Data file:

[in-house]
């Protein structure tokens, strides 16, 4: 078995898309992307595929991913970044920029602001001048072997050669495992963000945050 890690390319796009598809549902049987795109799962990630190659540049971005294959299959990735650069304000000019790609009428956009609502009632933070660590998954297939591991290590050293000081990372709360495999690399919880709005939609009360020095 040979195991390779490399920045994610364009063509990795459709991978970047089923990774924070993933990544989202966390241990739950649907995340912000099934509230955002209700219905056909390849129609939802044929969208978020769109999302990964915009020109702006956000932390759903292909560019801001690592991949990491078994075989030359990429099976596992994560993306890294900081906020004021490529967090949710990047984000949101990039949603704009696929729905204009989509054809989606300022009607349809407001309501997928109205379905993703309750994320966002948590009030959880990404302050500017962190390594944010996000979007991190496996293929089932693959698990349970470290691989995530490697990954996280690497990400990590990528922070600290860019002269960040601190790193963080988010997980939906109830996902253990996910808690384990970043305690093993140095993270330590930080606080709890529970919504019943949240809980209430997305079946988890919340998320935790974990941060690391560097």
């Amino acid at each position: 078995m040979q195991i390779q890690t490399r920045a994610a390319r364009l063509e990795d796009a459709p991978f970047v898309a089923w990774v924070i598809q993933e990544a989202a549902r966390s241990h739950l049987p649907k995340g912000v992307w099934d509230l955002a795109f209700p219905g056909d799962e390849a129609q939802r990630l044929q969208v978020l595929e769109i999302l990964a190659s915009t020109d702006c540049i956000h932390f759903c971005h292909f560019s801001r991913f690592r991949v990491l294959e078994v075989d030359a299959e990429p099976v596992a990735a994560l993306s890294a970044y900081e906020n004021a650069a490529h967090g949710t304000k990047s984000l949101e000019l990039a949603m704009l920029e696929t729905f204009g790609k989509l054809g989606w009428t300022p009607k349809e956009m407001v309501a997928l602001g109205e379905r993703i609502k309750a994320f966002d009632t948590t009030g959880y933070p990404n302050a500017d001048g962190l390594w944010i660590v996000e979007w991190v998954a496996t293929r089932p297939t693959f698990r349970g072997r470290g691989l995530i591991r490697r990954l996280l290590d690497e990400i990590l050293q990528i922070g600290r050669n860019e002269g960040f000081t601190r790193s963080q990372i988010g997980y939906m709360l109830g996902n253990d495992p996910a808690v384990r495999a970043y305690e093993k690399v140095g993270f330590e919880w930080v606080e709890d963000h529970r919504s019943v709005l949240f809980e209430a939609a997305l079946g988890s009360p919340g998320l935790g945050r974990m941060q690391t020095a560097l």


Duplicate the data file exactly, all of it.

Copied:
[in-house]
């Protein structure tokens, strides 16, 4: 078995898309992307595929991913970044920029602001001048072997050669495992963000945050 890690390319796009598809549902049987795109799962990630190659540049971005294959299959990735650069304000000019790609009428956009609502009632933070660590998954297939591991290590050293000081990372709360495999690399919880709005939609009360020095 040979195991390779490399920045994610364009063509990795459709991978970047089923990774924070993933990544989202966390241990739950649907995340912000099934509230955002209700219905056909390849129609939802044929969208978020769109999302990964915009020109702006956000932390759903292909560019801001690592991949990491078994075989030359990429099976596992994560993306890294900081906020004021490529967090949710990047984000949101990039949603704009696929729905204009989509054809989606300022009607349809407001309501997928109205379905993703309750994320966002948590009030959880990404302050500017962190390594944010996000979007991190496996293929089932693959698990349970470290691989995530490697990954996280690497990400990590990528922070600290860019002269960040601190790193963080988010997980939906109830996902253990996910808690384990970043305690093993140095993270330590930080606080709890529970919504019943949240809980209430997305079946988890919340998320935790974990941060690391560097």
């Amino acid at each position: 078995m040979q195991i390779q890690t490399r920045a994610a390319r364009l063509e990795d796009a459709p991978f970047v898309a089923w990774v924070i598809q993933e990544a989202a549902r966390s241990h739950l049987p649907k995340g912000v992307w099934d509230l955002a795109f209700p219905g056909d799962e390849a129609q939802r990630l044929q969208v978020l595929e769109i999302l990964a190659s915009t020109d702006c540049i956000h932390f759903c971005h292909f560019s801001r991913f690592r991949v990491l294959e078994v075989d030359a299959e990429p099976v596992a990735a994560l993306s890294a970044y900081e906020n004021a650069a490529h967090g949710t304000k990047s984000l949101e000019l990039a949603m704009l920029e696929t729905f204009g790609k989509l054809g989606w009428t300022p009607k349809e956009m407001v309501a997928l602001g109205e379905r993703i609502k309750a994320f966002d009632t948590t009030g959880y933070p990404n302050a500017d001048g962190l390594w944010i660590v996000e979007w991190v998954a496996t293929r089932p297939t693959f698990r349970g072997r470290g691989l995530i591991r490697r990954l996280l290590d690497e990400i990590l050293q990528i922070g600290r050669n860019e002269g960040f000081t601190r790193s963080q990372i988010g997980y939906m709360l109830g996902n253990d495992p996910a808690v384990r495999a970043y305690e093993k690399v140095g993270f330590e919880w930080v606080e709890d963000h529970r919504s019943v709005l949240f809980e209430a939609a997305l079946g988890s009360p919340g998320l935790g945050r974990m941060q690391t020095a560097l």